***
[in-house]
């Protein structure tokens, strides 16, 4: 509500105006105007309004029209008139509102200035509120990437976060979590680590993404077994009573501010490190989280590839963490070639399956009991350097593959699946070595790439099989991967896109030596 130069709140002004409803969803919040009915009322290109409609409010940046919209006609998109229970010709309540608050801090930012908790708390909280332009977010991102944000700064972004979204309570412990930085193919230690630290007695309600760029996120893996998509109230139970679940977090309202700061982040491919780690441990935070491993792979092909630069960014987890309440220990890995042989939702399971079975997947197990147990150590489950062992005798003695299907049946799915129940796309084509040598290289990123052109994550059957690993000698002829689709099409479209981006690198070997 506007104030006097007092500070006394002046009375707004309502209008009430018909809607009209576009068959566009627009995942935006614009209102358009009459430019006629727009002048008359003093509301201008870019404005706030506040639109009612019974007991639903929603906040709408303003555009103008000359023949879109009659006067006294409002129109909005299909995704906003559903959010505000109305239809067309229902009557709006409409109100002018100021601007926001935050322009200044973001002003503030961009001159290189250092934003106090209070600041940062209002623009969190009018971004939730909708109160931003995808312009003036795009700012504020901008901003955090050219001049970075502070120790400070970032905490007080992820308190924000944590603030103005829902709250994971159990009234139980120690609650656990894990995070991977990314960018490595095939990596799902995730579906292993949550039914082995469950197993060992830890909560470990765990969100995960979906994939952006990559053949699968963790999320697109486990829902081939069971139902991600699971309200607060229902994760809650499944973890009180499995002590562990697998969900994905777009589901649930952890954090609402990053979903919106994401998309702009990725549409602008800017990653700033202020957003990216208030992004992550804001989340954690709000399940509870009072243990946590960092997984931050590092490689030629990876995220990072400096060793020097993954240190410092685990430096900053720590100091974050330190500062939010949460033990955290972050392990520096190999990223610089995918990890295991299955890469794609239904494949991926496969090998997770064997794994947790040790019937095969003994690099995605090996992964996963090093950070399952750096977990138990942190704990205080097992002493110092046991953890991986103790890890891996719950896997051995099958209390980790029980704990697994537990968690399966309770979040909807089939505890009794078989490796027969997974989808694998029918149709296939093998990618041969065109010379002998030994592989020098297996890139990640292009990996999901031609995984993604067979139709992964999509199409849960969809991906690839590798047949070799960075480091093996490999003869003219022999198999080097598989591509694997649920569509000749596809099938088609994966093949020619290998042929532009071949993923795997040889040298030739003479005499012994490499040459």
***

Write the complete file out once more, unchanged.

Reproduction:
[in-house]
């Protein structure tokens, strides 16, 4: 509500105006105007309004029209008139509102200035509120990437976060979590680590993404077994009573501010490190989280590839963490070639399956009991350097593959699946070595790439099989991967896109030596 130069709140002004409803969803919040009915009322290109409609409010940046919209006609998109229970010709309540608050801090930012908790708390909280332009977010991102944000700064972004979204309570412990930085193919230690630290007695309600760029996120893996998509109230139970679940977090309202700061982040491919780690441990935070491993792979092909630069960014987890309440220990890995042989939702399971079975997947197990147990150590489950062992005798003695299907049946799915129940796309084509040598290289990123052109994550059957690993000698002829689709099409479209981006690198070997 506007104030006097007092500070006394002046009375707004309502209008009430018909809607009209576009068959566009627009995942935006614009209102358009009459430019006629727009002048008359003093509301201008870019404005706030506040639109009612019974007991639903929603906040709408303003555009103008000359023949879109009659006067006294409002129109909005299909995704906003559903959010505000109305239809067309229902009557709006409409109100002018100021601007926001935050322009200044973001002003503030961009001159290189250092934003106090209070600041940062209002623009969190009018971004939730909708109160931003995808312009003036795009700012504020901008901003955090050219001049970075502070120790400070970032905490007080992820308190924000944590603030103005829902709250994971159990009234139980120690609650656990894990995070991977990314960018490595095939990596799902995730579906292993949550039914082995469950197993060992830890909560470990765990969100995960979906994939952006990559053949699968963790999320697109486990829902081939069971139902991600699971309200607060229902994760809650499944973890009180499995002590562990697998969900994905777009589901649930952890954090609402990053979903919106994401998309702009990725549409602008800017990653700033202020957003990216208030992004992550804001989340954690709000399940509870009072243990946590960092997984931050590092490689030629990876995220990072400096060793020097993954240190410092685990430096900053720590100091974050330190500062939010949460033990955290972050392990520096190999990223610089995918990890295991299955890469794609239904494949991926496969090998997770064997794994947790040790019937095969003994690099995605090996992964996963090093950070399952750096977990138990942190704990205080097992002493110092046991953890991986103790890890891996719950896997051995099958209390980790029980704990697994537990968690399966309770979040909807089939505890009794078989490796027969997974989808694998029918149709296939093998990618041969065109010379002998030994592989020098297996890139990640292009990996999901031609995984993604067979139709992964999509199409849960969809991906690839590798047949070799960075480091093996490999003869003219022999198999080097598989591509694997649920569509000749596809099938088609994966093949020619290998042929532009071949993923795997040889040298030739003479005499012994490499040459």